The clinical trial is "the most definitive tool for evaluation of the applicability of clinical research." It represents "a key research activity with the potential to improve the quality of health care and control costs through careful comparison of alternative treatments" . It has been called on many occasions, "the gold st- dard" against which all other clinical research is measured. Although many clinical trials are of high quality, a careful reader of the medical literature will notice that a large number have deficiencies in design, conduct, analysis, presentation, and/or interpretation of results. Improvements have occurred over the past few decades, but too many trials are still conducted without adequate attention to its fundamental principles. Certainly, numerous studies could have been upgraded if the authors had had a better understanding of the fundamentals. Since the publication of the first edition of this book, a large number of other texts on clinical trials have appeared, most of which are indicated here [2-21]. Several of them, however, discuss only specific issues involved in clinical trials. Additionally, many are no longer current.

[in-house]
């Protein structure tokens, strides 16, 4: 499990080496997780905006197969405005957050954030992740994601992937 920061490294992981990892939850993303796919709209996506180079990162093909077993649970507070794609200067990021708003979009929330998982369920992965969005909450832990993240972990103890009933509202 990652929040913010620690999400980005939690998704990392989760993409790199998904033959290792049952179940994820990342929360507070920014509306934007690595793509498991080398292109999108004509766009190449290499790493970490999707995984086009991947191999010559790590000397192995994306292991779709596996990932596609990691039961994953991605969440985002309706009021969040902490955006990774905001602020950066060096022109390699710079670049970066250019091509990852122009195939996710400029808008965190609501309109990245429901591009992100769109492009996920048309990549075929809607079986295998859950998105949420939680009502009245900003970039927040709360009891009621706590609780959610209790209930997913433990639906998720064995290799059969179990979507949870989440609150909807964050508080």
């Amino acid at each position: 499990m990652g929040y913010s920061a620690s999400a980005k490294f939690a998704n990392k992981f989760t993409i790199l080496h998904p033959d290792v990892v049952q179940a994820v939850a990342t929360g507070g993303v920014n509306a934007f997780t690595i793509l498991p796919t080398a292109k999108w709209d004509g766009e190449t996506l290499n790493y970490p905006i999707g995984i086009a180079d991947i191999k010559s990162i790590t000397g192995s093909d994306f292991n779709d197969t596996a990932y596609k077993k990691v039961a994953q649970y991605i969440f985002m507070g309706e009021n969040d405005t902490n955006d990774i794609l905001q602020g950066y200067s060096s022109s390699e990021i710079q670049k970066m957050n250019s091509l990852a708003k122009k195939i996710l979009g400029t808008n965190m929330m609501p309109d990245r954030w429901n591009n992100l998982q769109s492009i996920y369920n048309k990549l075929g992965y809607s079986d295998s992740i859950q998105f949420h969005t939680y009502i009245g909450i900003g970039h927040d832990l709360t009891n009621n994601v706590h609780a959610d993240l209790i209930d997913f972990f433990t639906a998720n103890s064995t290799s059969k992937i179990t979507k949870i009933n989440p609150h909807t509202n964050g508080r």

The purpose of this fourth edition is to update areas in which major progress has been made since the publication of the third edition. We have revised most chapters considerably and added one on ethical issues.